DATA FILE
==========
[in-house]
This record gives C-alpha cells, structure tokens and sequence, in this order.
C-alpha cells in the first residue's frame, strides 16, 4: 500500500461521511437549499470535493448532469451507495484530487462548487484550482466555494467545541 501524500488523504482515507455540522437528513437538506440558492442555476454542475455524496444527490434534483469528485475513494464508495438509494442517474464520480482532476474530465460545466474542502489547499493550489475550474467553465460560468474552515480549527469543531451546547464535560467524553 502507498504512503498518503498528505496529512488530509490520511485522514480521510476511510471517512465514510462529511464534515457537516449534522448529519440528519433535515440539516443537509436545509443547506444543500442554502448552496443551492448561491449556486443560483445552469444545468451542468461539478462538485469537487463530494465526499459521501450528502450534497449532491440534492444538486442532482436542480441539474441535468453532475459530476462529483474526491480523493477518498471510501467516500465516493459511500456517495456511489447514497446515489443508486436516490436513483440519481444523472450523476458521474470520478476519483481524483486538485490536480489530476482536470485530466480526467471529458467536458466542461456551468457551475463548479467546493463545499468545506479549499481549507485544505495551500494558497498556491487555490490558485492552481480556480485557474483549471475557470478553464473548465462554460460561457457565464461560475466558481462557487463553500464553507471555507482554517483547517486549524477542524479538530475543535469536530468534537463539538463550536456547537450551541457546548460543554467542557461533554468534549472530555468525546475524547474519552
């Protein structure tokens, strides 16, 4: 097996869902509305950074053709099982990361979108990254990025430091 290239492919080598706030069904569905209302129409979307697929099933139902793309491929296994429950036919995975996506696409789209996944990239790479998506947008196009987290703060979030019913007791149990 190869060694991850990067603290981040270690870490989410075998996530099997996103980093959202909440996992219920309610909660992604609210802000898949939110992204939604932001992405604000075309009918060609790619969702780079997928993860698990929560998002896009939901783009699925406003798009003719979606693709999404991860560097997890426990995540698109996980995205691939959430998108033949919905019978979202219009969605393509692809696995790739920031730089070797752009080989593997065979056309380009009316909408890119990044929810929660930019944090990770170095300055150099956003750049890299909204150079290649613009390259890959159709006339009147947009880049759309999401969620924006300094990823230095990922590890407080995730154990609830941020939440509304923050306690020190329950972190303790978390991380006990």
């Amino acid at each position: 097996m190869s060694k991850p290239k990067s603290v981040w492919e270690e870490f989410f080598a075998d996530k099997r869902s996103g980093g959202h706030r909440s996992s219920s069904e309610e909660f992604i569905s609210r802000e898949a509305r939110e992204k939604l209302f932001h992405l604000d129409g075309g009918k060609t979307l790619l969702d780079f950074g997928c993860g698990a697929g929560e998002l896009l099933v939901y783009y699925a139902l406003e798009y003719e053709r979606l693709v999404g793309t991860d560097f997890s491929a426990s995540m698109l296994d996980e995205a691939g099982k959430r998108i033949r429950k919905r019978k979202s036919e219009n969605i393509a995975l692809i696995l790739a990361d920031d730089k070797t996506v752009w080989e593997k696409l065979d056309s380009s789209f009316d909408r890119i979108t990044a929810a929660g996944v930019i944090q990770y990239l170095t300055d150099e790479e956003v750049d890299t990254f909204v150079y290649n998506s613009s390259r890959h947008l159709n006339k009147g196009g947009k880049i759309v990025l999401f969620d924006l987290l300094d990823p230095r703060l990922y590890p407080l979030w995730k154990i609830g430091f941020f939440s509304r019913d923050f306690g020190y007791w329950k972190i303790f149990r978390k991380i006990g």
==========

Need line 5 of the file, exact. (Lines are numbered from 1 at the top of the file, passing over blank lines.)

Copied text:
């Amino acid at each position: 097996m190869s060694k991850p290239k990067s603290v981040w492919e270690e870490f989410f080598a075998d996530k099997r869902s996103g980093g959202h706030r909440s996992s219920s069904e309610e909660f992604i569905s609210r802000e898949a509305r939110e992204k939604l209302f932001h992405l604000d129409g075309g009918k060609t979307l790619l969702d780079f950074g997928c993860g698990a697929g929560e998002l896009l099933v939901y783009y699925a139902l406003e798009y003719e053709r979606l693709v999404g793309t991860d560097f997890s491929a426990s995540m698109l296994d996980e995205a691939g099982k959430r998108i033949r429950k919905r019978k979202s036919e219009n969605i393509a995975l692809i696995l790739a990361d920031d730089k070797t996506v752009w080989e593997k696409l065979d056309s380009s789209f009316d909408r890119i979108t990044a929810a929660g996944v930019i944090q990770y990239l170095t300055d150099e790479e956003v750049d890299t990254f909204v150079y290649n998506s613009s390259r890959h947008l159709n006339k009147g196009g947009k880049i759309v990025l999401f969620d924006l987290l300094d990823p230095r703060l990922y590890p407080l979030w995730k154990i609830g430091f941020f939440s509304r019913d923050f306690g020190y007791w329950k972190i303790f149990r978390k991380i006990g």